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Optimal pricing, lot-sizing and backordering decisions when a seller demands an advance-cash-credit payment scheme

Ruihai Li, YuPing Liu, Jinn-Tsair Teng and Yu-Chung Tsao

European Journal of Operational Research, 2019, vol. 278, issue 1, 283-295

Abstract: An advance-cash-credit (ACC) payment scheme is commonly used in business transactions. For instance, a contractor usually demands that a customer prepay 10% of the total cost (i.e., an advance payment) when a letter of agreement is signed to install a new driveway, kitchen, garage, etc. Upon delivery of the materials, a cash-on-delivery (i.e., a cash payment) to cover the contractor's materials cost is then required. Finally, the customer will pay the remainder of the total cost after the work is completed and accepted as satisfactory (i.e., a credit payment). In fact, an ACC payment type is a generalized payment scheme which includes advance, cash, credit, advance-cash, advance-credit, and cash-credit payments as special cases. In this paper, we develop an inventory model interfaced with marketing, operations, and finance in a supplier-retailer chain in which: (1) the demand curve is downward sloping, (2) the seller demands the buyer use an ACC payment for the total cost, and (3) for generality, shortages are allowed with a fixed market tolerance period. As a result, the retailer must determine optimal selling price, replenishment cycle, and shortage interval simultaneously to maximize the total profit for various situations. We demonstrate that an increase in the fraction of advance payment raises selling price, while an increase in the fraction of credit payment reduces selling price. The computational results reveal that if the supplier grants a credit payment, then the retailer has the highest profit amongst all of the payment types. This also results in the lowest selling price.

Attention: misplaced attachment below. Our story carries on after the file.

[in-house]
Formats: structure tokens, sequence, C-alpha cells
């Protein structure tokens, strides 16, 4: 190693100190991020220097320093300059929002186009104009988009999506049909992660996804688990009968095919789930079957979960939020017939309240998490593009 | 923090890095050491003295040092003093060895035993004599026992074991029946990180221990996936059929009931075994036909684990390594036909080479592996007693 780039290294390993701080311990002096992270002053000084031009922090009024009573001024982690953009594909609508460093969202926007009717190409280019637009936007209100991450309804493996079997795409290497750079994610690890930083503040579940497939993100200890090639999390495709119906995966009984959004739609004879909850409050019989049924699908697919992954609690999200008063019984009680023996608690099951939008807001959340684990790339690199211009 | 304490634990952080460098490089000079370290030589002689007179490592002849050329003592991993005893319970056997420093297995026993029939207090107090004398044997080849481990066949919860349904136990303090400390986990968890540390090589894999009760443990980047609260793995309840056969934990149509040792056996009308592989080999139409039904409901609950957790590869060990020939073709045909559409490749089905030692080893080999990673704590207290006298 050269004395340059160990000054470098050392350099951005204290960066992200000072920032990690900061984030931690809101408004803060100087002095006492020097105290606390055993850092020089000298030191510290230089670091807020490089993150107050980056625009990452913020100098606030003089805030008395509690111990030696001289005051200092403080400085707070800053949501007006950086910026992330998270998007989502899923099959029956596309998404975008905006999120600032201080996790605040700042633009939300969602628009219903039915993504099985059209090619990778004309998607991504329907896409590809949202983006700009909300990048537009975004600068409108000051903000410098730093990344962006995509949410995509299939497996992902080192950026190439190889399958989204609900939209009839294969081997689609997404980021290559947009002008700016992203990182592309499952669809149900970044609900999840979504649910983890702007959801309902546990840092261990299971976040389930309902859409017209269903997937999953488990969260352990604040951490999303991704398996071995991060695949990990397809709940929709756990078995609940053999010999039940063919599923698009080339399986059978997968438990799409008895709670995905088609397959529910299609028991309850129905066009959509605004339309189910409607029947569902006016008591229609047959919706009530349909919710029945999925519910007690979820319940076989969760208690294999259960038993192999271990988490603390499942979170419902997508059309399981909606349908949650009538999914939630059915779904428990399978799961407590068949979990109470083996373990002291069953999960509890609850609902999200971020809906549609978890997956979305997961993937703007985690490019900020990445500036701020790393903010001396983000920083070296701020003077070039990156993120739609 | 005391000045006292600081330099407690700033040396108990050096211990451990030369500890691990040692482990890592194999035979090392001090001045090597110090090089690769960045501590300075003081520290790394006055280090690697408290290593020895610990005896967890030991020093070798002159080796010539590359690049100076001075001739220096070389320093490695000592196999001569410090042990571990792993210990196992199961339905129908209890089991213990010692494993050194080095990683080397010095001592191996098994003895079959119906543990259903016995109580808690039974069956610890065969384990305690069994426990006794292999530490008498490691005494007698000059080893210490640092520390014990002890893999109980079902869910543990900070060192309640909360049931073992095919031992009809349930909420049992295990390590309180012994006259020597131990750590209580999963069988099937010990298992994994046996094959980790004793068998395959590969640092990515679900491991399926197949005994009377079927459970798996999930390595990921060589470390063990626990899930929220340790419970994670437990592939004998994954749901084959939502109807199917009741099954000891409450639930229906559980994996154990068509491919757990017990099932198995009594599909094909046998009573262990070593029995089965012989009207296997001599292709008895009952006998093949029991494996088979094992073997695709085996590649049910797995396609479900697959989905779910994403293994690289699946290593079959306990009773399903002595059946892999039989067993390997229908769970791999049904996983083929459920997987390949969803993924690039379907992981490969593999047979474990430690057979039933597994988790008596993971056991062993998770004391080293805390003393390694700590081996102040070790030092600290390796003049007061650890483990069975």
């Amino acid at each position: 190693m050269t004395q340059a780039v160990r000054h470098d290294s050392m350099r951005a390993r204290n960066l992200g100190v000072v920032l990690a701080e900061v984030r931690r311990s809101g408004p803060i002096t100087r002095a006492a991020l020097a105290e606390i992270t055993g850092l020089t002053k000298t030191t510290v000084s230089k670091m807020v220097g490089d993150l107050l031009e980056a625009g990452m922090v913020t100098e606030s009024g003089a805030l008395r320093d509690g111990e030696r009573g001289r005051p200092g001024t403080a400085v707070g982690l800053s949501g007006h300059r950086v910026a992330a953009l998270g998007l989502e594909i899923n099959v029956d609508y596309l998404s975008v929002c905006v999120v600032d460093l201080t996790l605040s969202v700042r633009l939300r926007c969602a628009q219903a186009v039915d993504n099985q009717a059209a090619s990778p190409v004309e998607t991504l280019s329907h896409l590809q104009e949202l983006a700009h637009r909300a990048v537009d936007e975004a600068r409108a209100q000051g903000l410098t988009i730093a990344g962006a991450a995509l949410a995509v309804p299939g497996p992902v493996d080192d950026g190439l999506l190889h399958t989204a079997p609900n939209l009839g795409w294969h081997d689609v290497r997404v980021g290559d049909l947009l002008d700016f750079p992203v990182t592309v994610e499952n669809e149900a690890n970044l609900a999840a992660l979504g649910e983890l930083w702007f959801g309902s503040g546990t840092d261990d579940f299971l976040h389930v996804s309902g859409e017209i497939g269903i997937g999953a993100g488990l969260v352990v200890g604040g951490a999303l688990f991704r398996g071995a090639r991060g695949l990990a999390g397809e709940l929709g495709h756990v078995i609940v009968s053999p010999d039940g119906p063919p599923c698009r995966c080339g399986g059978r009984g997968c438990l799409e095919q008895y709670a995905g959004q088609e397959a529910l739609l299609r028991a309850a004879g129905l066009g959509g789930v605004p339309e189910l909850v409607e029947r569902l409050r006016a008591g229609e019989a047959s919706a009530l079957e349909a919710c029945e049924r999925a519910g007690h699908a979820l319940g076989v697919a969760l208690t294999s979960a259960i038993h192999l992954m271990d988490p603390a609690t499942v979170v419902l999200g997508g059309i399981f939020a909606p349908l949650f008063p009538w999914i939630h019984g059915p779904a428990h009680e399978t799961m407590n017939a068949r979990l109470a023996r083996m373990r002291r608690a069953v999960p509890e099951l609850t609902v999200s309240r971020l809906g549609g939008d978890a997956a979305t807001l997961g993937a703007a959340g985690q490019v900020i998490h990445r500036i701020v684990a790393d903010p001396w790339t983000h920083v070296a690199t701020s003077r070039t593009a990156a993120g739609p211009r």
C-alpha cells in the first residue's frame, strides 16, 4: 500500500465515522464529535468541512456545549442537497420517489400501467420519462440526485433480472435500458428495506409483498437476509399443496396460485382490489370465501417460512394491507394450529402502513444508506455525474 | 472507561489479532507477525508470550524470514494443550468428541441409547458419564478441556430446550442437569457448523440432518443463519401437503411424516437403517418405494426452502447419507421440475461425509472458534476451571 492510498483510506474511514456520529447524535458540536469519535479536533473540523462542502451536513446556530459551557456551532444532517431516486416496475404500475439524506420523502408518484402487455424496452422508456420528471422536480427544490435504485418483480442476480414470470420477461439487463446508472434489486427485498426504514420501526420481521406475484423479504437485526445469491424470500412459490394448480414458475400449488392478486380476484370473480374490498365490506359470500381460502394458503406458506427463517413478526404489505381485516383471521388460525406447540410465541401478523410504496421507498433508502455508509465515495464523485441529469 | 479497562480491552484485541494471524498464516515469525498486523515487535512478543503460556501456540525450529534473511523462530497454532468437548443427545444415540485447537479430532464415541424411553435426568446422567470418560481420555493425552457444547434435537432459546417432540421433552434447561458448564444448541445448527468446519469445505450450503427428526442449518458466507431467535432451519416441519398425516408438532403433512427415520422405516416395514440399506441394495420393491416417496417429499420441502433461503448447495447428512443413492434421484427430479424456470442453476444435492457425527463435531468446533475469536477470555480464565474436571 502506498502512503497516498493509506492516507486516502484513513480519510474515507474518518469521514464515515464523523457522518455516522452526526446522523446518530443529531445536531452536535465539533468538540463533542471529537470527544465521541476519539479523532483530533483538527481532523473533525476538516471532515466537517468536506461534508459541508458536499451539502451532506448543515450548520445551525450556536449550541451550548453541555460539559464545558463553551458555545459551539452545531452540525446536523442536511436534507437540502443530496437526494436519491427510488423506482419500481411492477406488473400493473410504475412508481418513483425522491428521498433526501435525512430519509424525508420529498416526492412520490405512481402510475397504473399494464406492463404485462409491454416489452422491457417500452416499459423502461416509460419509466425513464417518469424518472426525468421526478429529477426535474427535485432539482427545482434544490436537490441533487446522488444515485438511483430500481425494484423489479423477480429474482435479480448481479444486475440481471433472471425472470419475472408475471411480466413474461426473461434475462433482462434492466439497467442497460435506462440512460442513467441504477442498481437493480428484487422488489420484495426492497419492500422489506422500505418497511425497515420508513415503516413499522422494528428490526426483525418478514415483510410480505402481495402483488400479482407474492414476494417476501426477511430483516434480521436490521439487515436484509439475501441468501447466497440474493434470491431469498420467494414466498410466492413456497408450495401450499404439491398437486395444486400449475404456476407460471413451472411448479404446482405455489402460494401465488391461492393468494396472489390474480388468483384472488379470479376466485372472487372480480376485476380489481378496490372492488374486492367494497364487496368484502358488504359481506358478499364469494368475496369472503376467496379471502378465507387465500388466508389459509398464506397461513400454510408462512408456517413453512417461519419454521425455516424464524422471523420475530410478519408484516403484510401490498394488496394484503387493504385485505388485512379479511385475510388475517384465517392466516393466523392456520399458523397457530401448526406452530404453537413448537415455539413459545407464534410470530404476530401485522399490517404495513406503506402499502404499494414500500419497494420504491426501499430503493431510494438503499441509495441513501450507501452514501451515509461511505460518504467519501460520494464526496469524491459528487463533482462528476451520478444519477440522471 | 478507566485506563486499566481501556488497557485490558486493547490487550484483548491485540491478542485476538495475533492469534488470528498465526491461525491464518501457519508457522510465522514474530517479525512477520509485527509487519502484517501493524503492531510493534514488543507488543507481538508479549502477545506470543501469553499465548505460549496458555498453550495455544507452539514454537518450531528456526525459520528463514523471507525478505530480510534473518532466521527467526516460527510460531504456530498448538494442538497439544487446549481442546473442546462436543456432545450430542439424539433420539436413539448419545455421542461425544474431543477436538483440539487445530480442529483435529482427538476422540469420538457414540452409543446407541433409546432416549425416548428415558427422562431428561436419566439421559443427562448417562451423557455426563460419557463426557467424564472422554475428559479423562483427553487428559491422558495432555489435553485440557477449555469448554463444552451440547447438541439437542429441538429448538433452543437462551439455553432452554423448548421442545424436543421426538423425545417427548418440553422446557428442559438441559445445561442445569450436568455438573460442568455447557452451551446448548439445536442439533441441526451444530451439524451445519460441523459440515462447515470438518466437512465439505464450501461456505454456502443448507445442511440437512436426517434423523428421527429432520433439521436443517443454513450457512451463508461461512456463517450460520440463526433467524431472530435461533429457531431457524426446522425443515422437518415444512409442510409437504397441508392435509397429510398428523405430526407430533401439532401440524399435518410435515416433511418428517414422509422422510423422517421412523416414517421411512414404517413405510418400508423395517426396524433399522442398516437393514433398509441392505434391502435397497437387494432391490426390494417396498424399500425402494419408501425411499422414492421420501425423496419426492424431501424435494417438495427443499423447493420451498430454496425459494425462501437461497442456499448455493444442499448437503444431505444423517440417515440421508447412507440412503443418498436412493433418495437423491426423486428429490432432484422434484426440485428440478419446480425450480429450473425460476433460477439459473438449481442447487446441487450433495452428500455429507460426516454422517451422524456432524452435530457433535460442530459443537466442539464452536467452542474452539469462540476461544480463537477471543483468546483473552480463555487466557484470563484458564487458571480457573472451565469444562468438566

Keywords: Pricing; Advance-cash-credit payment; Inventory management; Trade credit financing; Partial backordering (search for similar items in EconPapers)
Date: 2019
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European Journal of Operational Research is currently edited by Roman Slowinski, Jesus Artalejo, Jean-Charles. Billaut, Robert Dyson and Lorenzo Peccati

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